Iraq Baghdad blasts
People gather at the scene of a car bomb attack in the majority Shia area of Baghdad's Sadr City Wissm Al-Okili/Reuters

The extremist group Islamic State (ISIS) claims to have carried out 119 suicide attacks, since May, targeting enemies across Libya, Syria and Iraq.

The high number of attacks was mostly attributable to the vast number of car bomb attacks carried out by the group in Iraq, with Baghdad and Anbar province experiencing their bloodiest period in 2016.

Islamic State (Daesh) claimed responsibility for four bomb attacks in Baghdad on 11 May, which left at least 90 dead, the worst day of attacks in the Iraqi capital, which surpassed IS bombings on 29 February, in which more than 80 were killed.

In Anbar province, Islamic State has extensively used car bombs against the advance of Iraqi government troops in Fallujah. On 31 May, the group sent a wave of six car bombs in one counter offensive against the Iraqi army and supporting Shia militias.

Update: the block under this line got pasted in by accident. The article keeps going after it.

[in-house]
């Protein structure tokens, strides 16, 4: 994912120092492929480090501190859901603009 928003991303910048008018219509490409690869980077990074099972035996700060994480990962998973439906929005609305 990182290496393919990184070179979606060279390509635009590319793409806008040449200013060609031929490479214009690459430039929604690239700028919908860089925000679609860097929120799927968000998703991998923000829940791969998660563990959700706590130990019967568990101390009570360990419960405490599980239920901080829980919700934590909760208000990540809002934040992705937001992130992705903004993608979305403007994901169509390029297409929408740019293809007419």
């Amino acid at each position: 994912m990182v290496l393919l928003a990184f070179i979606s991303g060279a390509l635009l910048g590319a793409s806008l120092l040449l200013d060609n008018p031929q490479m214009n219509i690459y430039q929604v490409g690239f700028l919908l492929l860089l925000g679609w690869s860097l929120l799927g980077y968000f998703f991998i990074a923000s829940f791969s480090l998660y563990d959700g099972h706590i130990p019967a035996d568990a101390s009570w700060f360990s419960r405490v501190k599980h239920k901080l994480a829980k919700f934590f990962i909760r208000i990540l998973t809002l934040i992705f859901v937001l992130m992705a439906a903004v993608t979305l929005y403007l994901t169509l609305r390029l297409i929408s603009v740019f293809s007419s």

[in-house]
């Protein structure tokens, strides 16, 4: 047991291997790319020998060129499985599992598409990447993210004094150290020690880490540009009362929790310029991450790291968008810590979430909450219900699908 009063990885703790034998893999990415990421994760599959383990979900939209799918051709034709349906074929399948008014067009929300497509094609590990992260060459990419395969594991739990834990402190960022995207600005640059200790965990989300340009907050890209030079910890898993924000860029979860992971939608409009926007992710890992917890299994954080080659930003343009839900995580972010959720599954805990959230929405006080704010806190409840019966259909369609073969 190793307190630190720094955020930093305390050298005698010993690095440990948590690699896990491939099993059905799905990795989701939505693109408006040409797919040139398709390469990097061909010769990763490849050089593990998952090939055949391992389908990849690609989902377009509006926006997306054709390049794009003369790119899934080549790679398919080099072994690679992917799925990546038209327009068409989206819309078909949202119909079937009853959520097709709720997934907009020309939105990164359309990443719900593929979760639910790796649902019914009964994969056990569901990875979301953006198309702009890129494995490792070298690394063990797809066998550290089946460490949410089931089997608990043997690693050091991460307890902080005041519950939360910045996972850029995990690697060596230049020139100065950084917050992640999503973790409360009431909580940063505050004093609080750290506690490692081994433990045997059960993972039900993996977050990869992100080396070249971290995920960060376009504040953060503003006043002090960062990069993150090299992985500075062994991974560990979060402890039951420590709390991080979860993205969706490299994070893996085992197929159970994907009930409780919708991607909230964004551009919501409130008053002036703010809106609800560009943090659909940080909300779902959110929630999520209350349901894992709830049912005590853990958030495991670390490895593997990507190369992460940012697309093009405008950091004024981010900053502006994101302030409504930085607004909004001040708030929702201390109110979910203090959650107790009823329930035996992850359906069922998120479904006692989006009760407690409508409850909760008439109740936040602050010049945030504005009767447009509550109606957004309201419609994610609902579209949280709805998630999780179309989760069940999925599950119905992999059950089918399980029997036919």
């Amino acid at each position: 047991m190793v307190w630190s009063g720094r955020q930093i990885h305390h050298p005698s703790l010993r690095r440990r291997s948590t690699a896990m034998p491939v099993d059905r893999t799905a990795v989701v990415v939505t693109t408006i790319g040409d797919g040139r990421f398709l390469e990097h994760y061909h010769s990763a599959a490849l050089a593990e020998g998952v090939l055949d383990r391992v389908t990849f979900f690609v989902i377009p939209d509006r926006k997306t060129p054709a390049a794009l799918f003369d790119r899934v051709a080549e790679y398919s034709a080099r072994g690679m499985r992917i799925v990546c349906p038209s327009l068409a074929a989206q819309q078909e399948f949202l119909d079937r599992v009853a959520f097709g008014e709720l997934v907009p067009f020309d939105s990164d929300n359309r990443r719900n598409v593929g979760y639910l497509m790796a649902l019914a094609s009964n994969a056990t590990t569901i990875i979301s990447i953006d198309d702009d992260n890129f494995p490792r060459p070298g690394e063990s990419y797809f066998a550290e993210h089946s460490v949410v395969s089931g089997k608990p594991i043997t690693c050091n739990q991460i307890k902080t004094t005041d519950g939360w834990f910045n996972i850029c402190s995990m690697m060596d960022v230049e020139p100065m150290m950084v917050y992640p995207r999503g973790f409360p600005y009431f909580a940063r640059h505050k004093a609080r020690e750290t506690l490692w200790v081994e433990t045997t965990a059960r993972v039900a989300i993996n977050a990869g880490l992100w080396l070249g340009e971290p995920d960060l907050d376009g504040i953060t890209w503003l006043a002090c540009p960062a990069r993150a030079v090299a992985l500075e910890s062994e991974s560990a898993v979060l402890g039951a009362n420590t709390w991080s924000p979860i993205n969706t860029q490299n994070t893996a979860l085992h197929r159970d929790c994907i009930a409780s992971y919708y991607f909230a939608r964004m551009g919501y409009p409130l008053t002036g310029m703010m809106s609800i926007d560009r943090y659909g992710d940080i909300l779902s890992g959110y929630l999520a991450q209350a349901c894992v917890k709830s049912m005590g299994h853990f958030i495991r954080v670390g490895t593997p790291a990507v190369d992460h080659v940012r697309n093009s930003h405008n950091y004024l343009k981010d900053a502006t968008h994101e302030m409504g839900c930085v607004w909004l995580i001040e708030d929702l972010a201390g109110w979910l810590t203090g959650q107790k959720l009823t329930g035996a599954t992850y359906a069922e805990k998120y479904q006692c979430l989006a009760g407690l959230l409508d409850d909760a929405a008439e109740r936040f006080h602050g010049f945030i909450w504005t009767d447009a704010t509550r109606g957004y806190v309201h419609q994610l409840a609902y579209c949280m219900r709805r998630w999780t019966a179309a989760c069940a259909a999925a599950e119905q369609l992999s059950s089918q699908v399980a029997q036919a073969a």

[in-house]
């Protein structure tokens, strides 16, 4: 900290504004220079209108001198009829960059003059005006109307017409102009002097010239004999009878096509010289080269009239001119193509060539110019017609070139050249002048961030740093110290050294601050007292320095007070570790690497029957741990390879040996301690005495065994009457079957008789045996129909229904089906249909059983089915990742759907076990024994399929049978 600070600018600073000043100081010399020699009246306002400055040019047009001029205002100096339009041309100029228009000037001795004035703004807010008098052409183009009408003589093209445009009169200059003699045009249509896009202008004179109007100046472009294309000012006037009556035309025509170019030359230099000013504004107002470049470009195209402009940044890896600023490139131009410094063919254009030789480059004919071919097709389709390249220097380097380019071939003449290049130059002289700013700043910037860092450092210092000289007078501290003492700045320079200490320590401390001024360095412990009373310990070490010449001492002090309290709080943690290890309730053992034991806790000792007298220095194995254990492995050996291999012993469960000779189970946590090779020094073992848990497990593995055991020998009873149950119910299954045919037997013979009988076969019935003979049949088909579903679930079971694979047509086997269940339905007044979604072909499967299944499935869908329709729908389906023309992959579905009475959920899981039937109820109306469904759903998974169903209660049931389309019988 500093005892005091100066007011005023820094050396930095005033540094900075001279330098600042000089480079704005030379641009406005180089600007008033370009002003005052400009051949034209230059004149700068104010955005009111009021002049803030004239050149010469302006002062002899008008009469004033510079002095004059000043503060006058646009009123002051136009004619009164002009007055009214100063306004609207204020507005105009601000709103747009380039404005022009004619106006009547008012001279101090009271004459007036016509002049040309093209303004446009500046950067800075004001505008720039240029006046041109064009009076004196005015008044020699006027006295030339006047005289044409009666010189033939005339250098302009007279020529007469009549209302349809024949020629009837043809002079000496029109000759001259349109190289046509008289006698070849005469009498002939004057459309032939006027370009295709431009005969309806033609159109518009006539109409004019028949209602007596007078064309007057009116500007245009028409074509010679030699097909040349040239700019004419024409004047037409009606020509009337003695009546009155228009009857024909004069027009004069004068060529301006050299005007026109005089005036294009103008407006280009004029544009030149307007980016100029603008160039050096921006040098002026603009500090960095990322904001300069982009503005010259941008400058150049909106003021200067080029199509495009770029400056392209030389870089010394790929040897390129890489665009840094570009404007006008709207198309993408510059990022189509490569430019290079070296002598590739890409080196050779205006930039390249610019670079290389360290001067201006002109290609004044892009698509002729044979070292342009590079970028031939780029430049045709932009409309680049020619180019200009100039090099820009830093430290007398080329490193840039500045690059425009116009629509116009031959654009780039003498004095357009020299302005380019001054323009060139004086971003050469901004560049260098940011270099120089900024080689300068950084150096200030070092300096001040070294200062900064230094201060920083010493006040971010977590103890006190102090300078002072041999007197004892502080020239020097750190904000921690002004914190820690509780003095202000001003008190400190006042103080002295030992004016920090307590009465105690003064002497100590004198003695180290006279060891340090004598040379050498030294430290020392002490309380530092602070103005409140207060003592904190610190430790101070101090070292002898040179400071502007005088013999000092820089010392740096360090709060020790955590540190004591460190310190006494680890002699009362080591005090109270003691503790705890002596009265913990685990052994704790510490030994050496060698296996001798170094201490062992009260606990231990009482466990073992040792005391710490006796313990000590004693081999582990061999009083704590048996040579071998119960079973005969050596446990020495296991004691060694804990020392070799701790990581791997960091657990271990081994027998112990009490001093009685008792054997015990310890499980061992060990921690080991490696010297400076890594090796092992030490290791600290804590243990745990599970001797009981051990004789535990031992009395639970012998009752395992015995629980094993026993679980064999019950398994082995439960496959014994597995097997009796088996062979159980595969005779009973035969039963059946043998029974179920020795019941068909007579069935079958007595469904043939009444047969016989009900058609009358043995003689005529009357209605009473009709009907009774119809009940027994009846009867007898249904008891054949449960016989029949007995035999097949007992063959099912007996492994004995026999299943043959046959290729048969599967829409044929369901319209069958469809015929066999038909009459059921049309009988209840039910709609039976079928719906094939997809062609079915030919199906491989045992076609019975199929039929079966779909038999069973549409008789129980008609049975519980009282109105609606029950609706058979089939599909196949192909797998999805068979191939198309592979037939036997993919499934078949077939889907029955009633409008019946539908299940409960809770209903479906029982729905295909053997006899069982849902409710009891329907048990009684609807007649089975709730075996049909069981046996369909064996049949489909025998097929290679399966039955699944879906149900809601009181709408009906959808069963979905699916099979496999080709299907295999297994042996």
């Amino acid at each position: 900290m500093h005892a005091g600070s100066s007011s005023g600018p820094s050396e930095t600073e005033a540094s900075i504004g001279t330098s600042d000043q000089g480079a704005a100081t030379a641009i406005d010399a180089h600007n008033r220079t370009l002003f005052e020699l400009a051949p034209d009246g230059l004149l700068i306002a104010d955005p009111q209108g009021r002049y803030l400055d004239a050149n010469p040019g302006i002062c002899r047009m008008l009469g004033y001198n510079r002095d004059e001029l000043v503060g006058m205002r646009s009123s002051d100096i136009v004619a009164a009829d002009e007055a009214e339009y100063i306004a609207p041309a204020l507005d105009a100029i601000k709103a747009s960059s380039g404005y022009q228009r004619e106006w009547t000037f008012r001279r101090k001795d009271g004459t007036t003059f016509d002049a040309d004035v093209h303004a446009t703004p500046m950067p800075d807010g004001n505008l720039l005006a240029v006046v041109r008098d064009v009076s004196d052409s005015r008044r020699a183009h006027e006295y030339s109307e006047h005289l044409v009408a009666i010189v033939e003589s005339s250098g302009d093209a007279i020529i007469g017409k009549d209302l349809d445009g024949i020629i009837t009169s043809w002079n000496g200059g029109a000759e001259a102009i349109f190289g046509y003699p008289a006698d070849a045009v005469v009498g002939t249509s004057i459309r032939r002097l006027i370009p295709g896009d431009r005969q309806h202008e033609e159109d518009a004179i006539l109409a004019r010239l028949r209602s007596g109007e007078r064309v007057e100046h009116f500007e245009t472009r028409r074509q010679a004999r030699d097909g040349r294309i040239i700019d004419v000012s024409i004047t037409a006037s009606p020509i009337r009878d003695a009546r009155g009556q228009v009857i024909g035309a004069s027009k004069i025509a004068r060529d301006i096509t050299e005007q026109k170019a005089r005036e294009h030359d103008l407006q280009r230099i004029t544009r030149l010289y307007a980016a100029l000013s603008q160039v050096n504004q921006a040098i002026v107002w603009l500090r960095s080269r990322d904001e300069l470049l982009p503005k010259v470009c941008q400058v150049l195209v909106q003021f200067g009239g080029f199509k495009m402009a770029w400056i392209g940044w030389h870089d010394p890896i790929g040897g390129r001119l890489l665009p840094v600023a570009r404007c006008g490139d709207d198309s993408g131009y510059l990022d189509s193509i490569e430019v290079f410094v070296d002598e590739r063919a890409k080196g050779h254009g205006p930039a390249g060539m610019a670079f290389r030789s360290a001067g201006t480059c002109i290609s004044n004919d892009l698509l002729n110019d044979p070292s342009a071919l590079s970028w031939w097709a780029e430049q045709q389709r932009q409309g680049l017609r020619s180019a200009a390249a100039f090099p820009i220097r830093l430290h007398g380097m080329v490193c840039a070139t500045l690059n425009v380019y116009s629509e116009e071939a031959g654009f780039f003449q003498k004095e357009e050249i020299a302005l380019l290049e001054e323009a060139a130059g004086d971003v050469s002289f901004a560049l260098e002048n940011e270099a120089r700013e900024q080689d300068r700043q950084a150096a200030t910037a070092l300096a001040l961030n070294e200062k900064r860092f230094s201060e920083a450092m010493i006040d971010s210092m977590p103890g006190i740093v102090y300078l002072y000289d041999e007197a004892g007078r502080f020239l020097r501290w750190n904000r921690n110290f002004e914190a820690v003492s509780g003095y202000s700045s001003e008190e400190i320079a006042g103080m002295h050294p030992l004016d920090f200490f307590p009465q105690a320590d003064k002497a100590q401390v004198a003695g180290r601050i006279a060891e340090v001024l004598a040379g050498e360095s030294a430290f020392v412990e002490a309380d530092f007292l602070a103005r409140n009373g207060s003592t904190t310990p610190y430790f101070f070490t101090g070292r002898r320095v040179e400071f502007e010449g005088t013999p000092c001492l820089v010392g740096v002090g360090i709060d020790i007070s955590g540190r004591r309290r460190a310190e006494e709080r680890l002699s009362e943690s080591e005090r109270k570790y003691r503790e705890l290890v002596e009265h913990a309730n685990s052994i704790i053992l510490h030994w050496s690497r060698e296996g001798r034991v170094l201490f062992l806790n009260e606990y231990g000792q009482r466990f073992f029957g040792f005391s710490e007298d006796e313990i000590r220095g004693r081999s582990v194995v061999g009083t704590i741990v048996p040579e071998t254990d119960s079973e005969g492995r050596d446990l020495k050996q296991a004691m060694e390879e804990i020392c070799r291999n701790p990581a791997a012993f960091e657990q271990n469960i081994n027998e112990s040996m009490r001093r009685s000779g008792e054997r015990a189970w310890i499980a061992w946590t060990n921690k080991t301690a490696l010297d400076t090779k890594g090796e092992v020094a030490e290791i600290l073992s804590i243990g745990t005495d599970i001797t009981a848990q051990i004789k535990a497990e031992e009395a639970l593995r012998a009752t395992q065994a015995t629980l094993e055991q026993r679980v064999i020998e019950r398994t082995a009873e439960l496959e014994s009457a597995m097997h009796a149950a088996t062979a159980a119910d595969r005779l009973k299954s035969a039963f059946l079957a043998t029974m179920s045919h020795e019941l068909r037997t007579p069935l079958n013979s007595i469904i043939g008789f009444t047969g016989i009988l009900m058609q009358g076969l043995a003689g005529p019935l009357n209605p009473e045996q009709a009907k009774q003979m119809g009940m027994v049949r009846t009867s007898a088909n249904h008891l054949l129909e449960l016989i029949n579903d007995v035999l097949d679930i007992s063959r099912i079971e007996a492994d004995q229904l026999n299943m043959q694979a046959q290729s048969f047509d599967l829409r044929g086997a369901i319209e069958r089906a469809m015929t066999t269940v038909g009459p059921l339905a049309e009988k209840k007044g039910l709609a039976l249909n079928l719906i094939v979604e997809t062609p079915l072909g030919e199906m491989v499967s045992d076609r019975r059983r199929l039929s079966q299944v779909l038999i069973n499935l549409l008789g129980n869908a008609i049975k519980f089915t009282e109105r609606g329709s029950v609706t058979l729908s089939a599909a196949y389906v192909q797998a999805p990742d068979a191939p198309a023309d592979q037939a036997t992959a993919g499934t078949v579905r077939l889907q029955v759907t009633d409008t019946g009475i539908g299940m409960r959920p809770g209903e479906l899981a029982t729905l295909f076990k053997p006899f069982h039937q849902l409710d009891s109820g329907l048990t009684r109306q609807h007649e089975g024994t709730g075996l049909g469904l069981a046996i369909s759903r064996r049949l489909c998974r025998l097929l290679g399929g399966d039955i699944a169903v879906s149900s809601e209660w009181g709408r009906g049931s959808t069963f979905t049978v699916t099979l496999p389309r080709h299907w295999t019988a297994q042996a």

An infographic illustrating a breakdown of the attacks, published by the terror group's news agency Aamaq, has shown that by far the most common form of suicide attack carried out by IS was using car bombs.

IS claimed to have targeted the Iraqi army in the vast majority of its attacks – 64 of the 199 took place in the embattled Middle Eastern country, targeting Iraqi troops. The next, most commonly, targeted fighting force were Syrian regime troops who were attacked 17 times, mostly in Aleppo where 10 attacks were recorded.

Included in the figures are details of the IS's suicide bombing missions in Libya. The group's Mediterranean stronghold of Sirte is the group's largest outside of the Levant. IS claimed to have carried out 10 attacks in May, nine of them in Sirte and one of them in Misrata.

Suicide attacks carried out by Islamic State